Bitcoin Devours More Electricity Than Many Countries

by : Daniel Richardson on :
Bitcoin Devours More Electricity Than Many CountriesPA/Pixabay

Bitcoin has been found to require more electricity than some whole countries use.  

Bitcoin may have seen its value increase in recent years, but many are concerned about the electricity required for the currency. So much so, that the amount of electricity used by the cryptocurrency is being monitored alongside countries.


While a digital currency doesn’t sound like it should require too much electricity, the Cambridge Bitcoin Electricity Consumption Index (CBECI) has shown the practice actually requires rather a lot. This is because the mining of cryptocurrency needs a significant amount of computing power.

Bitcoin electricity consumption chart (Cambridge Centre for Alternative Finance)Cambridge Centre for Alternative Finance (CCAF)

The findings of the CBECI note that Bitcoin would be the 25th largest user of electricity if it was a country. In fact, Bitcoin requires 151.16 TWh of electricity for its mining. Given that this information only provides insight into one cryptocurrency, some will be concerned about how the various other digital currencies impact the world.

The fact the majority of mining for cryptocurrency is done in China poses a significant pollution problem. China primarily uses coal for energy and this means the increased demand will further damage the environment.


Furthermore, it seems the electricity required for cryptocurrencies is only going to increase.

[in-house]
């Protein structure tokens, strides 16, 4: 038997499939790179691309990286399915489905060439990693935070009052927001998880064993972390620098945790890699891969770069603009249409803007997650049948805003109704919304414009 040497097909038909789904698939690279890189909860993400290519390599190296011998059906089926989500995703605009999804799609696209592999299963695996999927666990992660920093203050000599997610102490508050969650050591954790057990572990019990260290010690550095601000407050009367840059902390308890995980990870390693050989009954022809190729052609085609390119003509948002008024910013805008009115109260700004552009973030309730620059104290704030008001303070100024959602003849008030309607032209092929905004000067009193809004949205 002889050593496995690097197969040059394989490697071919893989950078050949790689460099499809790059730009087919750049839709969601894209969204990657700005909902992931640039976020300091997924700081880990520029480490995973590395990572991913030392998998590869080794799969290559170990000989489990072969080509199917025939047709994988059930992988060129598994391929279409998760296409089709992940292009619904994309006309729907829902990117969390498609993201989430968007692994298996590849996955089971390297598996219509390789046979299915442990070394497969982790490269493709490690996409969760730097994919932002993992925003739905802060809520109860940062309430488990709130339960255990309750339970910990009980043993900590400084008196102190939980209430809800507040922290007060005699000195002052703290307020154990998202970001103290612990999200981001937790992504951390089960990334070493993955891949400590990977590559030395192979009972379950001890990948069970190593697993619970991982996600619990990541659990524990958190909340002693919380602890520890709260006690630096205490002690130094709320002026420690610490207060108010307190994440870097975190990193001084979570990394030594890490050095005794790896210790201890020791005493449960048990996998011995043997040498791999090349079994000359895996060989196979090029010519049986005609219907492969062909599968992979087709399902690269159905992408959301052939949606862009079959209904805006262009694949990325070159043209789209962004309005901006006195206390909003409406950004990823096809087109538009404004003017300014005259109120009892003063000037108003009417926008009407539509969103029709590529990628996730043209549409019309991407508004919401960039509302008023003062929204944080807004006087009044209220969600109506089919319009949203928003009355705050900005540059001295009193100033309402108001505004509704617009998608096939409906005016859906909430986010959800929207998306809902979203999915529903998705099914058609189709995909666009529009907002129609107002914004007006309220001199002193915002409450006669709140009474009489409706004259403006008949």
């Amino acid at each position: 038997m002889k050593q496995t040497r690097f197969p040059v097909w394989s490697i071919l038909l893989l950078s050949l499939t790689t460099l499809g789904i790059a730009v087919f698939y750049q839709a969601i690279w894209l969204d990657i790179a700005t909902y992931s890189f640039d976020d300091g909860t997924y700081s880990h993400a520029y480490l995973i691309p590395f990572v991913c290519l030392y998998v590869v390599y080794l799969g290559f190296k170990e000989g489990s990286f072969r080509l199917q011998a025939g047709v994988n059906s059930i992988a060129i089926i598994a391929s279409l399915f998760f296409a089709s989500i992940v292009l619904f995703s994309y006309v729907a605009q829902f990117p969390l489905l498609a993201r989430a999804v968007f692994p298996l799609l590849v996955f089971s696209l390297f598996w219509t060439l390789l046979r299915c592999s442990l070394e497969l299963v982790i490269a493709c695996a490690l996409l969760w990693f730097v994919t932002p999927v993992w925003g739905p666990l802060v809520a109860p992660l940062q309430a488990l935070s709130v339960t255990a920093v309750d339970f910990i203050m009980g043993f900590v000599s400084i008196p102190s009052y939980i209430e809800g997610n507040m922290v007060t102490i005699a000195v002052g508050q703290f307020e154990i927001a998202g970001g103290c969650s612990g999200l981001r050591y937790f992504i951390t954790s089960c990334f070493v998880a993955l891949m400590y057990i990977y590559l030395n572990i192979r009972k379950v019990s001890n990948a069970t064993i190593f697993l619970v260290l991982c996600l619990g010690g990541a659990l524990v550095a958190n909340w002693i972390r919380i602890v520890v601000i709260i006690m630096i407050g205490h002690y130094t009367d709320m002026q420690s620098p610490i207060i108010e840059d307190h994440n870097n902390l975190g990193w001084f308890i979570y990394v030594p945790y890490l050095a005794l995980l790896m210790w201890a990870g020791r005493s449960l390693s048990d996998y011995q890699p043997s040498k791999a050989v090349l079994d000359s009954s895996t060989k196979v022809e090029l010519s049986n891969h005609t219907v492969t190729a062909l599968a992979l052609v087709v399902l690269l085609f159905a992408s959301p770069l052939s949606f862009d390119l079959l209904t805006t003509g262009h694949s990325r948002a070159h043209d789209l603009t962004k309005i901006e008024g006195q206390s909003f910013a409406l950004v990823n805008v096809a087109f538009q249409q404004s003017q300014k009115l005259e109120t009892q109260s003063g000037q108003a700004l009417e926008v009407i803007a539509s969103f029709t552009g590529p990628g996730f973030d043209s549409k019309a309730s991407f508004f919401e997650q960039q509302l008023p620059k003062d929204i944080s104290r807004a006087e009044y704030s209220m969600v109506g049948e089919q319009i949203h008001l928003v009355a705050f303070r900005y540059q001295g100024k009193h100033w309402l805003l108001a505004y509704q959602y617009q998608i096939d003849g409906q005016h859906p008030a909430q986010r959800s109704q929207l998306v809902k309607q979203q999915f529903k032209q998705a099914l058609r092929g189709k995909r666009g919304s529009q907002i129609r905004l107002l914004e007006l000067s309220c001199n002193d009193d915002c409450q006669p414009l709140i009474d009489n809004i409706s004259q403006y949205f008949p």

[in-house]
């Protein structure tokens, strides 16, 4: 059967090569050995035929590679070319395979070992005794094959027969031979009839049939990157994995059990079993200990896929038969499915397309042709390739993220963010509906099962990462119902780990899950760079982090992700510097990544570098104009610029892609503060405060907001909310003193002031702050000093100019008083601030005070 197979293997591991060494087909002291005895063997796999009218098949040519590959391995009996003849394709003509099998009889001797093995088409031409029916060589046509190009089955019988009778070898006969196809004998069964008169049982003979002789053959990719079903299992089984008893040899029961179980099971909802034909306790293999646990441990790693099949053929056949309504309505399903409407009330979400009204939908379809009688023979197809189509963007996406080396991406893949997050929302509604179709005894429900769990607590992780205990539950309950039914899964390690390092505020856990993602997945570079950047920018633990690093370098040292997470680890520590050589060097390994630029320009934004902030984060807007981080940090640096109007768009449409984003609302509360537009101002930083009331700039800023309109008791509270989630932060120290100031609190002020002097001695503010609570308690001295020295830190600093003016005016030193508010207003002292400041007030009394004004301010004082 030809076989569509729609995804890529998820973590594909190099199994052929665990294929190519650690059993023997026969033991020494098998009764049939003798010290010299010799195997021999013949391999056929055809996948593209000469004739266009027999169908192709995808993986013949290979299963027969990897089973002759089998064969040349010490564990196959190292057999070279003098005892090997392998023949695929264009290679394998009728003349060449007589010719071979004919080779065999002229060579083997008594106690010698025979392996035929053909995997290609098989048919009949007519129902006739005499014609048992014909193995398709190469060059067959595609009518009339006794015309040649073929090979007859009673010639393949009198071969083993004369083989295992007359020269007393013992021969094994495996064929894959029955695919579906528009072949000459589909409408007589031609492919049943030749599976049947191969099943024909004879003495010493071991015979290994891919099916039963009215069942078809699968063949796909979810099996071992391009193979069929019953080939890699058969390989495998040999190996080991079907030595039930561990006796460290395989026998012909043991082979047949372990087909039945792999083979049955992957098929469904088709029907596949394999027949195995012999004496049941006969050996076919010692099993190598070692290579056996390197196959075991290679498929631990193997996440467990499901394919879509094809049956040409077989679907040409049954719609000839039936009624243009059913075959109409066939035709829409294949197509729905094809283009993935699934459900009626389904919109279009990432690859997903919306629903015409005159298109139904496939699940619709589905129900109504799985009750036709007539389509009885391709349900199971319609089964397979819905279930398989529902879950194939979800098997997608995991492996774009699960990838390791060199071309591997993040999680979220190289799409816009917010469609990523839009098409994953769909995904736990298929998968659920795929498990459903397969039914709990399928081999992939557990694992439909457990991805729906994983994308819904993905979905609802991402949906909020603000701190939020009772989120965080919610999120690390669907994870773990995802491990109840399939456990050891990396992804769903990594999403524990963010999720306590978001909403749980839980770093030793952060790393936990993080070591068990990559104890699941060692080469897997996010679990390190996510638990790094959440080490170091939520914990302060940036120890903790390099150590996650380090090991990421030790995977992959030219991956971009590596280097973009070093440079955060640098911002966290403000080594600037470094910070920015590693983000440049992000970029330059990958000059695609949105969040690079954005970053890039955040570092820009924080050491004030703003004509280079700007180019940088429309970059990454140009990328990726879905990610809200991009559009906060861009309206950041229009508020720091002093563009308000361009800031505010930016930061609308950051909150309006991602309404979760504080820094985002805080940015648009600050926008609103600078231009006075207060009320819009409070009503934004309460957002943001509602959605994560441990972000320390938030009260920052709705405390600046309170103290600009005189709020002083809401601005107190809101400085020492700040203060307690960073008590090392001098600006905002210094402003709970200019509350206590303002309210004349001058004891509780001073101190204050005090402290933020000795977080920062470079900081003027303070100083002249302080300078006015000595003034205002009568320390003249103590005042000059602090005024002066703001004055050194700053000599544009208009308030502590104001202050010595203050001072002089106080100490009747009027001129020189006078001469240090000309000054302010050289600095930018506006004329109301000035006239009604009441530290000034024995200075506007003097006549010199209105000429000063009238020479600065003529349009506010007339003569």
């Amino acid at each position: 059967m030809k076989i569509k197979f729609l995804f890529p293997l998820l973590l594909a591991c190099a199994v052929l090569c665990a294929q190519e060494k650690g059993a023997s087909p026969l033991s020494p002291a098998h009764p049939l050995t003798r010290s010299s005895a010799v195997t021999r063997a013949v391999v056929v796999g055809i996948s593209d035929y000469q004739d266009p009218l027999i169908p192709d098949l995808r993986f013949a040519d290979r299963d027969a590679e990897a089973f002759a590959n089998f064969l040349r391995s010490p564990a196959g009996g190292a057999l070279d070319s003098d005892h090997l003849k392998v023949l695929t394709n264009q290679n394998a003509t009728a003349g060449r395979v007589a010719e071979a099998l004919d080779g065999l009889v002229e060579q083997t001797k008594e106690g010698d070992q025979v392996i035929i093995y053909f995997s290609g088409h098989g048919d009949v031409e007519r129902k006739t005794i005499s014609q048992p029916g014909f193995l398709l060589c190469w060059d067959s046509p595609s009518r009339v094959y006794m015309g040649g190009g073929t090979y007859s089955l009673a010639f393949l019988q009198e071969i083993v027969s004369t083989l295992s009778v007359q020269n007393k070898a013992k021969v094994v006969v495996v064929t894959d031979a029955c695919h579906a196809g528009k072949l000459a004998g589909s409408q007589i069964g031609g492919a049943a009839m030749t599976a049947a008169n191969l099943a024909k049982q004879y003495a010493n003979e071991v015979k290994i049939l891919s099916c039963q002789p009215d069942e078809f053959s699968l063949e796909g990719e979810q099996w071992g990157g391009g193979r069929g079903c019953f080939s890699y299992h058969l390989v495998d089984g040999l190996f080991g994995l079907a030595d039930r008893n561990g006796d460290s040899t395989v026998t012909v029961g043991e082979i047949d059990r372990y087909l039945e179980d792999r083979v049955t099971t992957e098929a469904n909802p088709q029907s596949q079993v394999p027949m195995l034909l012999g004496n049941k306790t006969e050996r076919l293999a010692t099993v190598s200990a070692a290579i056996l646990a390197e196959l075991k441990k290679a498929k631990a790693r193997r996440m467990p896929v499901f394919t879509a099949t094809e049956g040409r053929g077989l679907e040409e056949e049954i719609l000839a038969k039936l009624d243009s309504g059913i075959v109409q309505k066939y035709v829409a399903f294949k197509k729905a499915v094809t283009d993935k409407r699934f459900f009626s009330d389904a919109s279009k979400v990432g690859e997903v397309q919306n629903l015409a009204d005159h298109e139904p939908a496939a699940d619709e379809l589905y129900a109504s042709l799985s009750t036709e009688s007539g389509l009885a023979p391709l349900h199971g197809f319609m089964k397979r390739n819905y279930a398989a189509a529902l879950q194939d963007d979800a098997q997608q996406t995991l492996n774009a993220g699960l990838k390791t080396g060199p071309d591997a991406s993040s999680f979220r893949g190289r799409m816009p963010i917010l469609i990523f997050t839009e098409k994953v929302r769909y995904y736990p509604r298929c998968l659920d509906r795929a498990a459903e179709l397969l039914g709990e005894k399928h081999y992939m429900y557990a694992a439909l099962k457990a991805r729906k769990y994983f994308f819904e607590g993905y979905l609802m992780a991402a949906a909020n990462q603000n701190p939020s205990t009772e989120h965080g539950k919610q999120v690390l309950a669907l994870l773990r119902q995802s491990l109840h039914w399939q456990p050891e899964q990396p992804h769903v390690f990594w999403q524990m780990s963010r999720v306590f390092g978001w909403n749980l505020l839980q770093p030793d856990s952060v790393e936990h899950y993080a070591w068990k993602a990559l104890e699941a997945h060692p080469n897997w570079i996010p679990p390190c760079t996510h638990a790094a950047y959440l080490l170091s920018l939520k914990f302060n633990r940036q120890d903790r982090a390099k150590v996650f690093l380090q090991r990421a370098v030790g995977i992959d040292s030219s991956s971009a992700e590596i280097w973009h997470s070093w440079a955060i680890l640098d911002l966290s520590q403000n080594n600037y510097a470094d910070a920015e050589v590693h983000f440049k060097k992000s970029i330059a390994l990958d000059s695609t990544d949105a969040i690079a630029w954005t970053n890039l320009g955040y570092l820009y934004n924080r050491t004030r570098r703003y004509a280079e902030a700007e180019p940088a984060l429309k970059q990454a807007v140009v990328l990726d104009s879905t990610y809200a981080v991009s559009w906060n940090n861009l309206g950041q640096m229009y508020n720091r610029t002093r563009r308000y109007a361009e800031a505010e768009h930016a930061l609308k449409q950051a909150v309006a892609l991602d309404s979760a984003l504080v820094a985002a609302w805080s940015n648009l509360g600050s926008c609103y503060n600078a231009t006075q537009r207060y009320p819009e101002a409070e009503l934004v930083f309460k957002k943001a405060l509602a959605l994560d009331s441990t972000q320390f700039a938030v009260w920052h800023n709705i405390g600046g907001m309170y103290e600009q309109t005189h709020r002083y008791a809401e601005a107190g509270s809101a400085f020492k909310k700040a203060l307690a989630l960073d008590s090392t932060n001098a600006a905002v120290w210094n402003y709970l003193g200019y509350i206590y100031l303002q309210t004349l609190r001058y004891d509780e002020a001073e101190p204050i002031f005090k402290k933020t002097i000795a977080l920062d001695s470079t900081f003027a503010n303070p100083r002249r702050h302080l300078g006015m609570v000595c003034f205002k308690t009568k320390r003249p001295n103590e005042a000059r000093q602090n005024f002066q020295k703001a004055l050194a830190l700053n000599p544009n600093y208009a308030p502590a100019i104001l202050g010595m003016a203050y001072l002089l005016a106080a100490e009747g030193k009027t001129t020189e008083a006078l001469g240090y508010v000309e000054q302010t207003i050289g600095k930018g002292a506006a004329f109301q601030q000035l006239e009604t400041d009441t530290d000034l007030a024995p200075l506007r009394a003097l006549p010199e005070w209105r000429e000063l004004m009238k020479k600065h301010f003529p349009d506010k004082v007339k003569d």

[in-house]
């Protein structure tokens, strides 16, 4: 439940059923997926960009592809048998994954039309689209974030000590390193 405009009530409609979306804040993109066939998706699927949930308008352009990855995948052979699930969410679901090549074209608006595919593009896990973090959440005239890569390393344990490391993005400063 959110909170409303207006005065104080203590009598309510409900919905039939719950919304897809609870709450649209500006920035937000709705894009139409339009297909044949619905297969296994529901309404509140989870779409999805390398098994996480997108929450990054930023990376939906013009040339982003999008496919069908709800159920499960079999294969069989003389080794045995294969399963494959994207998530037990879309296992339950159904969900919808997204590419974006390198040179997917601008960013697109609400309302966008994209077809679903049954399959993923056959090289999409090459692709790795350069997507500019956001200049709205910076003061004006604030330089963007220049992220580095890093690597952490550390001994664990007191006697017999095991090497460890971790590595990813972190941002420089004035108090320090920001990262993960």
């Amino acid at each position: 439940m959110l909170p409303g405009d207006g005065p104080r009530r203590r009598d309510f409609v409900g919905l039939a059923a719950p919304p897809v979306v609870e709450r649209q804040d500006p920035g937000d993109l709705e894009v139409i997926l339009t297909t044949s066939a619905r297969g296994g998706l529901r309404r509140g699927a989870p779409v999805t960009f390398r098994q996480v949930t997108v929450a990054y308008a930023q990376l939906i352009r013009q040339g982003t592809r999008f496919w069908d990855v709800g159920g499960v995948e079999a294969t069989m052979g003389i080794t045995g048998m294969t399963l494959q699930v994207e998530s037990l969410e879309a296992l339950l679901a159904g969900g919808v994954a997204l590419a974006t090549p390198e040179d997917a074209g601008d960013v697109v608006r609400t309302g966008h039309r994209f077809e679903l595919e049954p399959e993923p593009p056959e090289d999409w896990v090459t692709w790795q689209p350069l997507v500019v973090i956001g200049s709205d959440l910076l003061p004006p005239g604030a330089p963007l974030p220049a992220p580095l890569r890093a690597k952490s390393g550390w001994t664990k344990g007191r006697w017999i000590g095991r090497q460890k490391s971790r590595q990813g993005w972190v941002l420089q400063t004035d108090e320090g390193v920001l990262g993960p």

A Bitcoin token (Unsplash/André François McKenzie)Unsplash/André François McKenzie

Charles Hoskinson, CEO of leading cryptography firm IOHK, told The Independent:

Bitcoin’s energy consumption has more than quadrupled since the beginning of its last peak in 2017 and it is set to get worse because energy inefficiency is built into bitcoin’s DNA.

Bitcoin’s carbon footprint will get exponentially worse because the more its price rises, the more competition there is for the currency and thus the more energy it consumes.


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With this in mind, many will hope that we start using more renewable energy resources soon as cryptocurrency looks like it’s set to stay.

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Daniel Richardson

After graduating from university, Dan went on to work with a variety of tech startups and media outlets. Through working with the likes of Game Rant, The Hook and What Culture, Dan pursued his interests in technology. The skills he picked up along the way are now being utilised with UNILAD.

Topics: Technology, Bitcoin, cryptocurrency, electricity, Now, Tech


CBECI and 1 other
  1. CBECI


  2. Independent

    How bad is bitcoin mining for the environment really?